This is our 6th Christmas with children. And they get it!!!
Last night Miss May went down the checklist: cookies and milk for Santa, carrots and water for the reindeer, note for Santa pointing out that she'd left him cookies. She then lectured Miss Kate on the importance of being nice and going to sleep so that Santa will come.
This morning, the girls miraculously woke up on their own at the same time (and not at the crack of dawn...a Christmas miracle!) and their eyes turned into saucers as they walked into the living room. It was absolutely perfect. Each gift was opened with delight and awe, and each was followed up with some exclamation like, "Thank you so much! I love it!" or "It's perfect!" Stuffed animals and dolls were hugged tightly.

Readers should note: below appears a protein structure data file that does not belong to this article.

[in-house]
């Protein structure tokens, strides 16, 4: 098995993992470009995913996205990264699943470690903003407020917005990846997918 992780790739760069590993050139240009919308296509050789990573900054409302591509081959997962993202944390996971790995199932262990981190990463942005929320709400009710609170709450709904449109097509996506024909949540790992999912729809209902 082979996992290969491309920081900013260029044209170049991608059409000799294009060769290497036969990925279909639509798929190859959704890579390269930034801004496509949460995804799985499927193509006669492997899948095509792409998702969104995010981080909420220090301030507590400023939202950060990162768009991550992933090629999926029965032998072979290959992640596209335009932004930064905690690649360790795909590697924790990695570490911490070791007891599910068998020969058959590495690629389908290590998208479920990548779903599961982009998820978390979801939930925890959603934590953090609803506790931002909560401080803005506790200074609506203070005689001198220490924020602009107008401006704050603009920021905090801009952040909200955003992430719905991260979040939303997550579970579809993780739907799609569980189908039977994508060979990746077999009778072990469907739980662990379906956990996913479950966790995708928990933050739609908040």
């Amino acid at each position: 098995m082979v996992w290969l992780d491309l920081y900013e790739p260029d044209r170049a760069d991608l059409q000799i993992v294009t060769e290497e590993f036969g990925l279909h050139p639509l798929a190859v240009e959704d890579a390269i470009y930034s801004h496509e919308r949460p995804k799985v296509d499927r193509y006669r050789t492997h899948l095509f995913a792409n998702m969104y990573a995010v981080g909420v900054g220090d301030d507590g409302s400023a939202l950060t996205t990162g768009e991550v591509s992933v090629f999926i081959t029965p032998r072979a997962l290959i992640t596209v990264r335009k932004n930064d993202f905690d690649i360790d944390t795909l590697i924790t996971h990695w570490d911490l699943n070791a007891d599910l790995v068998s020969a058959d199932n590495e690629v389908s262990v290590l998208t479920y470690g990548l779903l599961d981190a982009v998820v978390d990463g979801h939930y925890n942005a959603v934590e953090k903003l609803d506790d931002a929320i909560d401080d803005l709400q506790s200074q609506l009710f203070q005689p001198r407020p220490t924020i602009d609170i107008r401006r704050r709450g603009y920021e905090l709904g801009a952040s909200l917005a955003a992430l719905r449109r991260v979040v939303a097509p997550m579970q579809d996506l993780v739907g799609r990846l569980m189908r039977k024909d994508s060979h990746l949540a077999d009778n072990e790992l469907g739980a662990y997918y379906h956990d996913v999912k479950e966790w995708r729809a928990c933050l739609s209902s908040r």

But better than that, our oldest now gets just as much joy out of GIVING. She helped Mr. Yarnworks pick out my Christmas gift and was THRILLED when I told her how much I loved it. And despite many bribes from Mr. Yarnworks, Miss May DID NOT reveal what we got for him. She held out for over a week. Amazing for a 5 year old who was offered treats and money, no?
This was also a year that we could afford to give the girls everything we wanted to. That is a blessing in itself. Not to mention that Mr. Yarnworks made it home safe and sound from his second tour in Iraq this year. It turned into a very good year indeed.
From our house to yours, we hope that your Christmas was as magical as ours! May the new year bring you everything you need to find happiness.